Now, despite the lack of the expected Red Wave, the Democrats have lost control of the House of Representatives. The divided Congress will allow the Democrats even more cover for failing to pass much-needed laws protecting vulnerable communities, not to mention any jobs or infrastructure bills.
The crisis of working-class leadership
Despite the mounting attacks on working people from both ruling parties, the top leadership of the AFL-CIO and of the country’s major unions refuse to break with the Democratic Party. The most recent example of this can be seen in the response from top officials of the railway conductors’ union and the head of the AFL-CIO’s transportation department to the vote to impose the contract on railway workers and take away their right to strike. All praised Biden for his “help at the negotiating table.”
Unions, as usual, helped push back the expected Red Wave. The AFL-CIO organized hard in nine battleground states, reaching out to 7.7 million union members nationwide about the issues and candidates. The top leadership’s subservience to the Democrats continues to misdirect this organizing powerhouse to do the bidding of the bosses rather than the working class.
The tens of millions of dollars funneled to the Democrats through their COPE contributions, and the hundreds of thousands of hours spent by union members doing phone-banking and door-knocking could – and should – be spent running independent working-class candidates that truly represent workers’ interests, not candidates who, despite their pro-labor rhetoric, are in the pocket of the bosses.
What way forward for independent politics?
So then, as people become more and more disillusioned with the two-party system and continue to leave both the Democrat and Republican parties, what way forward for the working class?
We in Socialist Organizer have joined together with other labor and community-based organizations to form Labor and Community for an Independent Party (LCIP). At the December 11 LCIP forum, Connie White spoke on behalf of the LCIP continuations committee. She explained the two prongs of LCIP: to promote running independent labor-community candidates at a local and state level around a platform that embraces workers’ and communities’ pressing demands, and to promote widely in the trade union movement a committee that calls on labor to break with the Democratic Party and advocates for a Labor-Based Political Party.
[For more information about LCIP and/or to get involved, go to lcipcommittee.org]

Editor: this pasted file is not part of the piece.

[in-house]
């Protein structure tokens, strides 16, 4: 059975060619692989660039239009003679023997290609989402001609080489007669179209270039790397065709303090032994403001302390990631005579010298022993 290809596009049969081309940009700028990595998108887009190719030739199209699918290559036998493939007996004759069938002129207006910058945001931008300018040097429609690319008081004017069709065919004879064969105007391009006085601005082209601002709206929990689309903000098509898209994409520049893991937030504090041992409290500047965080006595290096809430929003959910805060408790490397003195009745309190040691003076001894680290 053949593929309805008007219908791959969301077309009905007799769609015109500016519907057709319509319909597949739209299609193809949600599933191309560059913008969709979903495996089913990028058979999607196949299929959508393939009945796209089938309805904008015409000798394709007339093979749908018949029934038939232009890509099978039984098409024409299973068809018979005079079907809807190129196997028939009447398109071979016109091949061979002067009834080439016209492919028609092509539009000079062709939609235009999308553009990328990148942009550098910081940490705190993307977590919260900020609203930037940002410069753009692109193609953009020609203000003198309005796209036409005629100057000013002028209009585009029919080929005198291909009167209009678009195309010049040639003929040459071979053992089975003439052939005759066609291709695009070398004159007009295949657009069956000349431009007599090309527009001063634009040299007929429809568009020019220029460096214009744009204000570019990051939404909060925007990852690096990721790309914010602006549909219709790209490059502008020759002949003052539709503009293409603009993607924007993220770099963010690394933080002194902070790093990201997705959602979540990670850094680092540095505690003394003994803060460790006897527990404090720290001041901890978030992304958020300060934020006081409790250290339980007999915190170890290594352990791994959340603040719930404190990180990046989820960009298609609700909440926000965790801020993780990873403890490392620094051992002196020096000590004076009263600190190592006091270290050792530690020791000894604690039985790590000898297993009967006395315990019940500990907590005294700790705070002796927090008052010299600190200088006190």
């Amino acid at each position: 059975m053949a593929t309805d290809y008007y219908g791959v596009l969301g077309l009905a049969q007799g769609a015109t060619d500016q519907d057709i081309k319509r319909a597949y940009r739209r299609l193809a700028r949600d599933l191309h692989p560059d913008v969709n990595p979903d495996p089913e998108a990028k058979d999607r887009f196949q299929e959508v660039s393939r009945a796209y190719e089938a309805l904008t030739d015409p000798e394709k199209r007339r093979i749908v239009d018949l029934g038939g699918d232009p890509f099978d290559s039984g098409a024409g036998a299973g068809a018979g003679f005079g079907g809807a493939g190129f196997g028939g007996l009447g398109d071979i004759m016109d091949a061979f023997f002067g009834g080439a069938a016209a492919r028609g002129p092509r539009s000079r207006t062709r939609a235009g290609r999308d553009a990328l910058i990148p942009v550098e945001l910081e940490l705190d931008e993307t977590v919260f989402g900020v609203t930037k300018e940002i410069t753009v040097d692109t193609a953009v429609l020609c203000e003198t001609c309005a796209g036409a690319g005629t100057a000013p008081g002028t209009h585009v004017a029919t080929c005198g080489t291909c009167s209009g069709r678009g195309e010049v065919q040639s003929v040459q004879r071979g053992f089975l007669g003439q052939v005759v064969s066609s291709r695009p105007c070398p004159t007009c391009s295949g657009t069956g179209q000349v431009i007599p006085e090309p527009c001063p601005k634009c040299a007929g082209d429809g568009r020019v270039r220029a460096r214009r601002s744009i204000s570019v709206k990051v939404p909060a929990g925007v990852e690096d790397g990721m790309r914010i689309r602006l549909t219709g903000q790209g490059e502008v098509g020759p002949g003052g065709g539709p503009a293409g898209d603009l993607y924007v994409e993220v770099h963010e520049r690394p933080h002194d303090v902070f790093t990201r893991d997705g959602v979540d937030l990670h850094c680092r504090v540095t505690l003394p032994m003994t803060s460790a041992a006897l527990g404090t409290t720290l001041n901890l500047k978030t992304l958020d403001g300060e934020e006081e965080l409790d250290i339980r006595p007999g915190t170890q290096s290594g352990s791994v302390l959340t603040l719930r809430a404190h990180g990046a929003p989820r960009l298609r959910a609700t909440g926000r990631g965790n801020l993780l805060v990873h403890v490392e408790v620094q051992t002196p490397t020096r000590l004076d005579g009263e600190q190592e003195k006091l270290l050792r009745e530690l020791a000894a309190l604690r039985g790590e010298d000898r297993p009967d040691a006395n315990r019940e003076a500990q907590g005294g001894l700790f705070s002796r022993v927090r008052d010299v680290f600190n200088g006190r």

At the forum, attended by over 50 activists from across the country, White led a discussion about the concept of a working-class party and around issue-based organizing. Through organizing around issues that are important to the working class in communities we live in, LCIP brings activists together who agree with our two founding principles, and together we build a labor and community coalition that not only works to get candidates elected in our cities, starting from the bottom up, but that holds our candidates accountable after they are elected.
In some places, LCIP is just getting started. Alan Benjamin, member of The Organizer Editorial Board and a delegate to the San Francisco Labor Council, told the meeting attendees about two elections in California in which LCIP had hoped to run candidates. While neither of those elections was ultimately successful, Benjamin said, important progress was recently made by the UPP in Maryland, a supporter of LCIP.
Baltimore and UPP show the way forward — build working-class power
“Voting for neoliberalism is not an answer to fascism or capitalism! The electoral arena is not a substitute for building workers’ power and struggling against the forces of capital!” This was the message given to the LCIP forum attendees by Nnamdi Lumumba of the Ujima People’s Progress Party, a Black-led workers party in Maryland.
Lumumba started by explaining that, for an average working-class person in this country, things haven’t changed much, and in many cases have gotten much worse since the Democrats took over. Prices are on the rise, wages are stagnant, police brutality and attacks on immigrants are still here.